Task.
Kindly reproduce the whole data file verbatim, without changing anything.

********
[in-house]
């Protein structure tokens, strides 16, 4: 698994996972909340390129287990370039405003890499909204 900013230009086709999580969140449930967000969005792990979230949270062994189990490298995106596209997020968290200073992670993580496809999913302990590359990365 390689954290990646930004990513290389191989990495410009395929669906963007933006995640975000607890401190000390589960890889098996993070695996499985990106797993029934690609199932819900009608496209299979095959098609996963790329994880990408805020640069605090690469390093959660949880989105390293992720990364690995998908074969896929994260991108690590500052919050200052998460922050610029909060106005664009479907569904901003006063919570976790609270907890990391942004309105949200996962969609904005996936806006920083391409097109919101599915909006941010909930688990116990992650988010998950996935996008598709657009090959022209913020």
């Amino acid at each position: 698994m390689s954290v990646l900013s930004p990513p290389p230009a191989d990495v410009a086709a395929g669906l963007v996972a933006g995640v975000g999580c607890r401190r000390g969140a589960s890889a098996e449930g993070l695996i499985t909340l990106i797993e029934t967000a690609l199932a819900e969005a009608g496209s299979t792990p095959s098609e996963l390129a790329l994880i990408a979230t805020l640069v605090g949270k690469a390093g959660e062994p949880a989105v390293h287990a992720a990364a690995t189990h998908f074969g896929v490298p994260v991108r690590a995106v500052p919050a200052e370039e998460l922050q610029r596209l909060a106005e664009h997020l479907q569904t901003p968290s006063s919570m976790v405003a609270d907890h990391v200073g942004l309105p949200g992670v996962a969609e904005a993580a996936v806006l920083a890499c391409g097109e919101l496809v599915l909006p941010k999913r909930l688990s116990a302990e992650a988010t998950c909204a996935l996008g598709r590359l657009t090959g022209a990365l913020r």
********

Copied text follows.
[in-house]
């Protein structure tokens, strides 16, 4: 698994996972909340390129287990370039405003890499909204 900013230009086709999580969140449930967000969005792990979230949270062994189990490298995106596209997020968290200073992670993580496809999913302990590359990365 390689954290990646930004990513290389191989990495410009395929669906963007933006995640975000607890401190000390589960890889098996993070695996499985990106797993029934690609199932819900009608496209299979095959098609996963790329994880990408805020640069605090690469390093959660949880989105390293992720990364690995998908074969896929994260991108690590500052919050200052998460922050610029909060106005664009479907569904901003006063919570976790609270907890990391942004309105949200996962969609904005996936806006920083391409097109919101599915909006941010909930688990116990992650988010998950996935996008598709657009090959022209913020």
């Amino acid at each position: 698994m390689s954290v990646l900013s930004p990513p290389p230009a191989d990495v410009a086709a395929g669906l963007v996972a933006g995640v975000g999580c607890r401190r000390g969140a589960s890889a098996e449930g993070l695996i499985t909340l990106i797993e029934t967000a690609l199932a819900e969005a009608g496209s299979t792990p095959s098609e996963l390129a790329l994880i990408a979230t805020l640069v605090g949270k690469a390093g959660e062994p949880a989105v390293h287990a992720a990364a690995t189990h998908f074969g896929v490298p994260v991108r690590a995106v500052p919050a200052e370039e998460l922050q610029r596209l909060a106005e664009h997020l479907q569904t901003p968290s006063s919570m976790v405003a609270d907890h990391v200073g942004l309105p949200g992670v996962a969609e904005a993580a996936v806006l920083a890499c391409g097109e919101l496809v599915l909006p941010k999913r909930l688990s116990a302990e992650a988010t998950c909204a996935l996008g598709r590359l657009t090959g022209a990365l913020r």